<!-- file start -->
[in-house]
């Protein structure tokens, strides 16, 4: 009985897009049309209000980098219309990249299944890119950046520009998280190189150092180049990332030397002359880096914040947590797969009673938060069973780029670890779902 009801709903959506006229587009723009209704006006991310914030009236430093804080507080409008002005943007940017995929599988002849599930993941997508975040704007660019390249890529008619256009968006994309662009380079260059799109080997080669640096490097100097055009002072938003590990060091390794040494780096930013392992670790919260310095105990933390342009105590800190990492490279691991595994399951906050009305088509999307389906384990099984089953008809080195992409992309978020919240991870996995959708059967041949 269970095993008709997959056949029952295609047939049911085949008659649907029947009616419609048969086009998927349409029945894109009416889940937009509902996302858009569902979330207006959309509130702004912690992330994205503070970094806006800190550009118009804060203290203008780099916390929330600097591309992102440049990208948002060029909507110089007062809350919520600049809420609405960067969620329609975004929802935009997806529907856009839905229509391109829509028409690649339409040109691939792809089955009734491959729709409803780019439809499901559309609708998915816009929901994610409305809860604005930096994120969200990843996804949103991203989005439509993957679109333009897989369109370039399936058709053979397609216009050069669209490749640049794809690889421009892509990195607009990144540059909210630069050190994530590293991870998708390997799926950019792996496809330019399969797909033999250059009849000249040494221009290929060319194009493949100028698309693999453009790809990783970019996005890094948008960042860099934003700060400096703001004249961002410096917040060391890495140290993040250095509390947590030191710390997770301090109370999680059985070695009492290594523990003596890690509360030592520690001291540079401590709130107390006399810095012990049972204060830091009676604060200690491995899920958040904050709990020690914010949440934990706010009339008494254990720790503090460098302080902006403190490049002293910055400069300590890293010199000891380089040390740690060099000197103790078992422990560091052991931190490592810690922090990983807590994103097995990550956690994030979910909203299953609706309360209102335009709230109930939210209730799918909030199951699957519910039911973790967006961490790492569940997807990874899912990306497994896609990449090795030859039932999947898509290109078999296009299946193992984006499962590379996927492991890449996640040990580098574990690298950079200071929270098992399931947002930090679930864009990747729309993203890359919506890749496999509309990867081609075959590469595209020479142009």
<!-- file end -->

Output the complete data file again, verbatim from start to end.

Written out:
[in-house]
């Protein structure tokens, strides 16, 4: 009985897009049309209000980098219309990249299944890119950046520009998280190189150092180049990332030397002359880096914040947590797969009673938060069973780029670890779902 009801709903959506006229587009723009209704006006991310914030009236430093804080507080409008002005943007940017995929599988002849599930993941997508975040704007660019390249890529008619256009968006994309662009380079260059799109080997080669640096490097100097055009002072938003590990060091390794040494780096930013392992670790919260310095105990933390342009105590800190990492490279691991595994399951906050009305088509999307389906384990099984089953008809080195992409992309978020919240991870996995959708059967041949 269970095993008709997959056949029952295609047939049911085949008659649907029947009616419609048969086009998927349409029945894109009416889940937009509902996302858009569902979330207006959309509130702004912690992330994205503070970094806006800190550009118009804060203290203008780099916390929330600097591309992102440049990208948002060029909507110089007062809350919520600049809420609405960067969620329609975004929802935009997806529907856009839905229509391109829509028409690649339409040109691939792809089955009734491959729709409803780019439809499901559309609708998915816009929901994610409305809860604005930096994120969200990843996804949103991203989005439509993957679109333009897989369109370039399936058709053979397609216009050069669209490749640049794809690889421009892509990195607009990144540059909210630069050190994530590293991870998708390997799926950019792996496809330019399969797909033999250059009849000249040494221009290929060319194009493949100028698309693999453009790809990783970019996005890094948008960042860099934003700060400096703001004249961002410096917040060391890495140290993040250095509390947590030191710390997770301090109370999680059985070695009492290594523990003596890690509360030592520690001291540079401590709130107390006399810095012990049972204060830091009676604060200690491995899920958040904050709990020690914010949440934990706010009339008494254990720790503090460098302080902006403190490049002293910055400069300590890293010199000891380089040390740690060099000197103790078992422990560091052991931190490592810690922090990983807590994103097995990550956690994030979910909203299953609706309360209102335009709230109930939210209730799918909030199951699957519910039911973790967006961490790492569940997807990874899912990306497994896609990449090795030859039932999947898509290109078999296009299946193992984006499962590379996927492991890449996640040990580098574990690298950079200071929270098992399931947002930090679930864009990747729309993203890359919506890749496999509309990867081609075959590469595209020479142009």